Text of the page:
One task of the critic is to place a film within the context of its artist’s entire body of work, looking for recurring themes, motifs, obsessions, etc. But the sheer breadth of Sion Sono’s filmography—coupled with those films’ sporadic (at best) distribution—leaves the average viewer with a perhaps skewed version of the director’s intentions. For better or worse, much like Takashi Miike, Sono is as a result known for his over-the-top violence and digressions into outright absurdity, sometimes coupled with extremely long running times. In a way, then, Cold Fish (which runs two hours and change—comparatively brief next to Love Exposure‘s four) provides an excellent entry point. Sono’s story of a serial killer ingratiating himself with a ‘typical’ contemporary family (i.e. deeply dysfunctional) certainly bears the stamp of Shohei Immamura (cf. Vengeance Is Mine) and Nagisa Oshima (of whom Sono is on record as being a fan). And of course the film involves a serial killer, a genre that knows no national boundaries, as well as an ‘everyman’ who gets caught up in the influence of forces he can’t control.
Sono might appear to shoot quick and loose, frequently going handheld and following action in close-up. But he’s also capable of precise formal control, a certain kind of subtlety even. The beginning of Cold Fish is shot almost like a horror film, all cramped spaces and quick, jagged cuts alternating between mostly silent interiors and a torrential downpour outside of the unhappy home—Sono is telling us this family is broken before anyone even speaks a word. The narrative ignites when a young girl, Mitsuko (Hikari Kajiwara), is caught stealing at a department store. Nobuyuki (Mitsuru Fukikoshi) and Taeko (Megumi Kagurazaka, Sono’s then-girlfriend, now wife) rush to the store to collect their thieving daughter, but the soon-revealed-to-be-insane Yukio (Denden) intervenes on their behalf, offering Mitsuko a job in his tropical fish store as a form of rehabilitation. It’s gradually revealed that Yukio wants Nobuyuki to help him defraud investors in an expensive tropical fish selling scheme, which quickly devolves into Nobuyuki becoming an accessory to murder. In due course, Yukio’s seemingly demure wife will be revealed as an equal and willing partner in her husband’s killing; Yukio will violate Nobuyiki’s wife; and Mitsuko will turn against her family to embrace her new job, and her boss.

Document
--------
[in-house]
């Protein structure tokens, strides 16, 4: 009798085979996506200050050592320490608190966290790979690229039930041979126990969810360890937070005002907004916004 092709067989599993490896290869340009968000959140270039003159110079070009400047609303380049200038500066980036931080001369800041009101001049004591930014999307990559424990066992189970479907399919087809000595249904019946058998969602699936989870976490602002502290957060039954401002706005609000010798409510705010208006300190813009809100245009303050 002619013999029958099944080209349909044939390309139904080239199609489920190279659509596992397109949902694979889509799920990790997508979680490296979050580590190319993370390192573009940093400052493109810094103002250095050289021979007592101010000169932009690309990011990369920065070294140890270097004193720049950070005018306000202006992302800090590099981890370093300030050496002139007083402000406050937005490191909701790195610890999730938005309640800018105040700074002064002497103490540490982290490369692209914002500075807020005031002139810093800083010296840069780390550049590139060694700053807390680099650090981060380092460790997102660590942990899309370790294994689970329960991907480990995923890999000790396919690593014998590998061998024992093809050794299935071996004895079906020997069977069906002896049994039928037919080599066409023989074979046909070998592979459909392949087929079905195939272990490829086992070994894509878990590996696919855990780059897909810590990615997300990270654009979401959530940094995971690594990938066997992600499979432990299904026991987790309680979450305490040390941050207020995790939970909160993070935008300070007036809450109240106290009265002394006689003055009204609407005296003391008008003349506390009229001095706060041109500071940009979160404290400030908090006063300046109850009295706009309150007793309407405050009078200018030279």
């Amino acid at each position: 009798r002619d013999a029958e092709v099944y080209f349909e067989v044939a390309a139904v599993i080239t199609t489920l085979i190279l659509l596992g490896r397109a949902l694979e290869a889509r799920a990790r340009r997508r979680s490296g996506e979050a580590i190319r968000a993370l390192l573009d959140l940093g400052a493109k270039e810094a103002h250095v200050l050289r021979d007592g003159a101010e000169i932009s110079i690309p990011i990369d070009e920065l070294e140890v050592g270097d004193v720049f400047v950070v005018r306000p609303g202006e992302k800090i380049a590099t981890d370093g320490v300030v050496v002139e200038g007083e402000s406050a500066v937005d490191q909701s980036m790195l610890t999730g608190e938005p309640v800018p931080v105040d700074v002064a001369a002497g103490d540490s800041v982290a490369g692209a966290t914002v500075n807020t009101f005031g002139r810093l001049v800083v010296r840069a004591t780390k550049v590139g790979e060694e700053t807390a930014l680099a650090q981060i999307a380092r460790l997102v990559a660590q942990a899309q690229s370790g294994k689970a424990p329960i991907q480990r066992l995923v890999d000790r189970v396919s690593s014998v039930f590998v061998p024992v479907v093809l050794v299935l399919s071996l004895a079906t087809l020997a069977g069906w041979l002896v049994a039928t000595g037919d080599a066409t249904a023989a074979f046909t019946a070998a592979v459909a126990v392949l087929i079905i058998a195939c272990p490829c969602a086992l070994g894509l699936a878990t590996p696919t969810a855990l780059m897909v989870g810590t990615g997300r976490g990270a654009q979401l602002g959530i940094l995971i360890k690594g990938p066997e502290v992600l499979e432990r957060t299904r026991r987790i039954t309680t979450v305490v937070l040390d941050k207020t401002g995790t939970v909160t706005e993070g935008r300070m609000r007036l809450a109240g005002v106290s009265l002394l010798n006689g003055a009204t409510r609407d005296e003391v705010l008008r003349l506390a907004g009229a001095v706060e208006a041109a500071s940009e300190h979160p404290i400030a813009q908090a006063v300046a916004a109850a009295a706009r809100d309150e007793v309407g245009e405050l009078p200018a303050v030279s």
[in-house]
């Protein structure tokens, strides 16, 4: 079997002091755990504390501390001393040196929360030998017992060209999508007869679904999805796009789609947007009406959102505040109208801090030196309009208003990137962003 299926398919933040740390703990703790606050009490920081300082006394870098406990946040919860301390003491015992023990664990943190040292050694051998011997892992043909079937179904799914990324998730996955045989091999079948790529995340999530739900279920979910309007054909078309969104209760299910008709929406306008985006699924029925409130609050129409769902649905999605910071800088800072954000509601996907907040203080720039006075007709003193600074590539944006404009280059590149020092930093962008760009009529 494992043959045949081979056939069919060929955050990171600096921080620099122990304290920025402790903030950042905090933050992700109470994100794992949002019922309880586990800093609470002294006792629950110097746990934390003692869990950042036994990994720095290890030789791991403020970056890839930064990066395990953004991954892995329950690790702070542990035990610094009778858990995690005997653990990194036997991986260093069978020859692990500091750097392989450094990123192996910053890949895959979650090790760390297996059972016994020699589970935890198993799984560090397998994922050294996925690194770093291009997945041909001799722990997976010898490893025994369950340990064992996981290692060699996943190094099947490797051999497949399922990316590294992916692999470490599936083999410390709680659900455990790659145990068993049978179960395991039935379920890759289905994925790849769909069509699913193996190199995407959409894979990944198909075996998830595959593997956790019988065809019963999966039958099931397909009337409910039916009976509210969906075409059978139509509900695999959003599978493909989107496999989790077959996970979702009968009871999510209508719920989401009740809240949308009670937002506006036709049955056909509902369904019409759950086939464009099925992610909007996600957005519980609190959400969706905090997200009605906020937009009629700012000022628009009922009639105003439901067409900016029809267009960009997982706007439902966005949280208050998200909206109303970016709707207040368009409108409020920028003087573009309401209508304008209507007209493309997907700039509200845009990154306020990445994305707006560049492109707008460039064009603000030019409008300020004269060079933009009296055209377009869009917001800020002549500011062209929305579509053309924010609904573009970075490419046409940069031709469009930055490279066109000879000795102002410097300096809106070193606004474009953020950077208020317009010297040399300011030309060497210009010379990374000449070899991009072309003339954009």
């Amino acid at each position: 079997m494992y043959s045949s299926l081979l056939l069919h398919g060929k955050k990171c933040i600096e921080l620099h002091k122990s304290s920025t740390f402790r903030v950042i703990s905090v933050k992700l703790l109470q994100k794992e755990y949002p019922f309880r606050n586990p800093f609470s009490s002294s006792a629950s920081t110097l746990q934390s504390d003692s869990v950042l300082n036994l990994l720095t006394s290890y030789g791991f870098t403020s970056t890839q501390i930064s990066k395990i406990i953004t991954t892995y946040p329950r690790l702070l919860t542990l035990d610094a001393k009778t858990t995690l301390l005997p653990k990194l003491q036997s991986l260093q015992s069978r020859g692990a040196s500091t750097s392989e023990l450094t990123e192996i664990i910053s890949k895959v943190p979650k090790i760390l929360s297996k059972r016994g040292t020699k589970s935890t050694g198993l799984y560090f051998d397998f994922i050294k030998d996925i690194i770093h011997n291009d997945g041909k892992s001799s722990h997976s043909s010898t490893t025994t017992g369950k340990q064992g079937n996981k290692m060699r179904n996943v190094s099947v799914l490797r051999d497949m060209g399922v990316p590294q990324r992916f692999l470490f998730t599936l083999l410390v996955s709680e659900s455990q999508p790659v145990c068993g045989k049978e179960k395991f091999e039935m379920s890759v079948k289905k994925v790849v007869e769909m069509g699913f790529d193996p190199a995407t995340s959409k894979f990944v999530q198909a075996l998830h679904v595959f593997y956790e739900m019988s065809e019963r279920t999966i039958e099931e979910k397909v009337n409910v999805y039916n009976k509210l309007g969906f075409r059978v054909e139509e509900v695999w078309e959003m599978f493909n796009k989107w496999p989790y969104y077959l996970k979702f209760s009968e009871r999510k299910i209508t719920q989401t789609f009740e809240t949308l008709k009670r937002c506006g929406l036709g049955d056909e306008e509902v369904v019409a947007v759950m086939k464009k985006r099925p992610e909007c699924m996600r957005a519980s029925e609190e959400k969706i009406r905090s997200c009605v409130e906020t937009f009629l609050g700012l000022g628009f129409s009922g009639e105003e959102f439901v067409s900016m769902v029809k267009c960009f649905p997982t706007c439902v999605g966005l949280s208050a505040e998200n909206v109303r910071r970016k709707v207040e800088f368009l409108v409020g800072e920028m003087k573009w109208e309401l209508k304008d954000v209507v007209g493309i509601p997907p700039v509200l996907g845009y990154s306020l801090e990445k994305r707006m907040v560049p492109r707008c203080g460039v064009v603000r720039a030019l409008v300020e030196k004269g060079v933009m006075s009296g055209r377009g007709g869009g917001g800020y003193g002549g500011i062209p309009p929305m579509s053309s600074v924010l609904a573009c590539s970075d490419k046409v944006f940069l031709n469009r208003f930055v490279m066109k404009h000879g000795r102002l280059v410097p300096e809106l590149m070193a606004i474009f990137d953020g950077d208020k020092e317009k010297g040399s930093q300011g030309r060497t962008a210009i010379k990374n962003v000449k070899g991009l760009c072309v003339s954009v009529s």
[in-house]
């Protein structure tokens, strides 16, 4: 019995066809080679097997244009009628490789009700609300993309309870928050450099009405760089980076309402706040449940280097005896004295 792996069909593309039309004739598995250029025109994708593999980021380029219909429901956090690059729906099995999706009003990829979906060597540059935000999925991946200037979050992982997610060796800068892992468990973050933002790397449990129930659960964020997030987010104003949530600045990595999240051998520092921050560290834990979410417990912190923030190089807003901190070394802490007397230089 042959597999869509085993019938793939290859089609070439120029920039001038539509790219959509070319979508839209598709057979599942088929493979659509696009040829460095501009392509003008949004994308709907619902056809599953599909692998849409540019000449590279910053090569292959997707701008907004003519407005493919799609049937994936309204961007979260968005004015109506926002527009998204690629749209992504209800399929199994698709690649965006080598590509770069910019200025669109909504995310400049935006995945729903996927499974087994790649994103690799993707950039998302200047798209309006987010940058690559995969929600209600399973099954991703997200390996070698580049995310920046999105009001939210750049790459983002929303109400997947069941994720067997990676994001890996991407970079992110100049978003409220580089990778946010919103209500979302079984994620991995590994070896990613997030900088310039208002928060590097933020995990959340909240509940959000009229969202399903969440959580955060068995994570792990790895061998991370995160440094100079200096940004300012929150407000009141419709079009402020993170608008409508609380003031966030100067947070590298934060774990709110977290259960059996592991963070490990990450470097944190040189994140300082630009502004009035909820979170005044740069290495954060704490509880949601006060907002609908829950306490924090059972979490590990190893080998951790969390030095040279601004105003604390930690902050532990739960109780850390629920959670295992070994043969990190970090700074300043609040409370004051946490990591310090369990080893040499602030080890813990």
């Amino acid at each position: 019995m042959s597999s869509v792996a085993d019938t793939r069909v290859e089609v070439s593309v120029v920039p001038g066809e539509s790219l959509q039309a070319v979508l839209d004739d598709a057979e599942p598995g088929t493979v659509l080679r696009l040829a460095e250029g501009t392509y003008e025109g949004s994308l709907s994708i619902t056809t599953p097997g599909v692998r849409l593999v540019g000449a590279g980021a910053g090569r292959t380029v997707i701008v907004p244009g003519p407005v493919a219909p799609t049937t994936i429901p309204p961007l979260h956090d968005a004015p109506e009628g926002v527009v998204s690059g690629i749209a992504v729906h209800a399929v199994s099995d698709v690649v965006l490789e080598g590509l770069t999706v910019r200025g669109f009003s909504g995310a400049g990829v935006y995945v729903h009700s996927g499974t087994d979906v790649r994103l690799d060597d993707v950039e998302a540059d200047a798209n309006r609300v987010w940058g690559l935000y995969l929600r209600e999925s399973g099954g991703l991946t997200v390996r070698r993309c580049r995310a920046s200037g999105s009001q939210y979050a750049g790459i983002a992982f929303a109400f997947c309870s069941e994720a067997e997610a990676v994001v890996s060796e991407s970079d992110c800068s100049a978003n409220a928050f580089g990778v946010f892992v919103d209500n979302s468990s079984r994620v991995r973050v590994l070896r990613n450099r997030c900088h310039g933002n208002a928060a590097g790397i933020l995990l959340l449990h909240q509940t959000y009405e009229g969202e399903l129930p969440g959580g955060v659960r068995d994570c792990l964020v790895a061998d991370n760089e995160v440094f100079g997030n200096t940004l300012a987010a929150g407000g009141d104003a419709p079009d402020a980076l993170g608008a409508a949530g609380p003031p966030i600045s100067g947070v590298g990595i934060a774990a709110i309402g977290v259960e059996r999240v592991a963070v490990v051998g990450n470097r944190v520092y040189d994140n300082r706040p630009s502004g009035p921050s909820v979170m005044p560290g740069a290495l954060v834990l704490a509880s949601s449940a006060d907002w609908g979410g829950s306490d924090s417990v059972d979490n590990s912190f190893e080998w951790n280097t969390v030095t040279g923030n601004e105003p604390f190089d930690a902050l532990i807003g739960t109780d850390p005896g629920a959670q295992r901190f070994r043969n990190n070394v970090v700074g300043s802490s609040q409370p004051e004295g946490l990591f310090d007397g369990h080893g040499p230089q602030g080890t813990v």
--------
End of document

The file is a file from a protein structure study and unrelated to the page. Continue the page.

Sono is clearly interested in a kind of toxic masculinity—patriarchy run amok. But he’s also savvy enough to suggest why such fantasies of violent control might be attractive to an emasculated nebbish.
Sono shoots Yukio’s bigger, brighter tropical fish store with an elegant, slow tracking shot, emphasizing the symmetry of the tanks that line the aisles. Conversely, Nobuyuki’s own shop is cramped, the camera moving between figures who can barely navigate the spaces between the tanks and the claustrophobic living quarters at the back of the shop. Sono also shoots several long conversation scenes as unbroken takes, darting back and forth between Nobuyuki and Yukio, and changing the framing to suggest simultaneously a camaraderie between the two men but also Yukio’s clear dominance. Ultimately, Cold Fish‘s narrative reveals itself as a means to an apocalyptic bloodbath: The last thirty minutes or so are a cacophony of sex, rape and violent dismemberment, guts and assorted viscera literally splayed across the screen. Sono is clearly interested in a kind of toxic masculinity—patriarchy run amok. But he’s also savvy enough to suggest why such fantasies of violent control might be attractive to an emasculated nebbish like Nobuyuki. In this film, everyone is both victim and predator.